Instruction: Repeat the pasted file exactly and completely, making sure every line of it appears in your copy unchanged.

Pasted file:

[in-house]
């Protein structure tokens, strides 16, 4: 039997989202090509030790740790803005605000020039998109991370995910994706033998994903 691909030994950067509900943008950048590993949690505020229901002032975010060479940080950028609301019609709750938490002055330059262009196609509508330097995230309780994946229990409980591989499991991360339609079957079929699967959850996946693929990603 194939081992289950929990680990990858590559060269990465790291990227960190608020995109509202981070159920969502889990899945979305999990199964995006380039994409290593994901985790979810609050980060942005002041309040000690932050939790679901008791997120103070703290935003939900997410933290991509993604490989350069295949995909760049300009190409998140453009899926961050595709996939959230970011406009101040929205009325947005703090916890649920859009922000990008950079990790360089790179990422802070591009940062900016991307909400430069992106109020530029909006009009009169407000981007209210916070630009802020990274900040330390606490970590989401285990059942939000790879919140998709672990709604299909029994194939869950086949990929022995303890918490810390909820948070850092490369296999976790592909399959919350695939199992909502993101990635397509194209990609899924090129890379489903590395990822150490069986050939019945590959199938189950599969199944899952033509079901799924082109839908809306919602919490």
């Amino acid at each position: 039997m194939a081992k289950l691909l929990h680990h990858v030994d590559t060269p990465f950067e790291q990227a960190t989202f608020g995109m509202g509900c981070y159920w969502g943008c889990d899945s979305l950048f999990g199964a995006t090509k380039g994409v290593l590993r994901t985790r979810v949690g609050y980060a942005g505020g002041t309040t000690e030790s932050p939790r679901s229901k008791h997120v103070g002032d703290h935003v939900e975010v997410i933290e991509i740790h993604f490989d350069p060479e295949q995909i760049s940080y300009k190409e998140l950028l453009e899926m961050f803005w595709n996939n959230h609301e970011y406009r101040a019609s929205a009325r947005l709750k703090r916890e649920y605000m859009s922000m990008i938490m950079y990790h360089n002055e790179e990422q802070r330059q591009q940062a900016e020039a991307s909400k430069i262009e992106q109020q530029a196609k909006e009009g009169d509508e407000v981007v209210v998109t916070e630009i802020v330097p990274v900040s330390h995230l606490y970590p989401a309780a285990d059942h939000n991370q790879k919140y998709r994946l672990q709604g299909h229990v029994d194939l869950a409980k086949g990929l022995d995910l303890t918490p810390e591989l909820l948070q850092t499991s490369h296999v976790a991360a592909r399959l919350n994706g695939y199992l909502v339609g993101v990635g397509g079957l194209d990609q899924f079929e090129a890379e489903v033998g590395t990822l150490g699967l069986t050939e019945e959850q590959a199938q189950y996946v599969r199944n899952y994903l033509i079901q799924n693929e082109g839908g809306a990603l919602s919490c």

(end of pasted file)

[in-house]
């Protein structure tokens, strides 16, 4: 039997989202090509030790740790803005605000020039998109991370995910994706033998994903 691909030994950067509900943008950048590993949690505020229901002032975010060479940080950028609301019609709750938490002055330059262009196609509508330097995230309780994946229990409980591989499991991360339609079957079929699967959850996946693929990603 194939081992289950929990680990990858590559060269990465790291990227960190608020995109509202981070159920969502889990899945979305999990199964995006380039994409290593994901985790979810609050980060942005002041309040000690932050939790679901008791997120103070703290935003939900997410933290991509993604490989350069295949995909760049300009190409998140453009899926961050595709996939959230970011406009101040929205009325947005703090916890649920859009922000990008950079990790360089790179990422802070591009940062900016991307909400430069992106109020530029909006009009009169407000981007209210916070630009802020990274900040330390606490970590989401285990059942939000790879919140998709672990709604299909029994194939869950086949990929022995303890918490810390909820948070850092490369296999976790592909399959919350695939199992909502993101990635397509194209990609899924090129890379489903590395990822150490069986050939019945590959199938189950599969199944899952033509079901799924082109839908809306919602919490």
């Amino acid at each position: 039997m194939a081992k289950l691909l929990h680990h990858v030994d590559t060269p990465f950067e790291q990227a960190t989202f608020g995109m509202g509900c981070y159920w969502g943008c889990d899945s979305l950048f999990g199964a995006t090509k380039g994409v290593l590993r994901t985790r979810v949690g609050y980060a942005g505020g002041t309040t000690e030790s932050p939790r679901s229901k008791h997120v103070g002032d703290h935003v939900e975010v997410i933290e991509i740790h993604f490989d350069p060479e295949q995909i760049s940080y300009k190409e998140l950028l453009e899926m961050f803005w595709n996939n959230h609301e970011y406009r101040a019609s929205a009325r947005l709750k703090r916890e649920y605000m859009s922000m990008i938490m950079y990790h360089n002055e790179e990422q802070r330059q591009q940062a900016e020039a991307s909400k430069i262009e992106q109020q530029a196609k909006e009009g009169d509508e407000v981007v209210v998109t916070e630009i802020v330097p990274v900040s330390h995230l606490y970590p989401a309780a285990d059942h939000n991370q790879k919140y998709r994946l672990q709604g299909h229990v029994d194939l869950a409980k086949g990929l022995d995910l303890t918490p810390e591989l909820l948070q850092t499991s490369h296999v976790a991360a592909r399959l919350n994706g695939y199992l909502v339609g993101v990635g397509g079957l194209d990609q899924f079929e090129a890379e489903v033998g590395t990822l150490g699967l069986t050939e019945e959850q590959a199938q189950y996946v599969r199944n899952y994903l033509i079901q799924n693929e082109g839908g809306a990603l919602s919490c």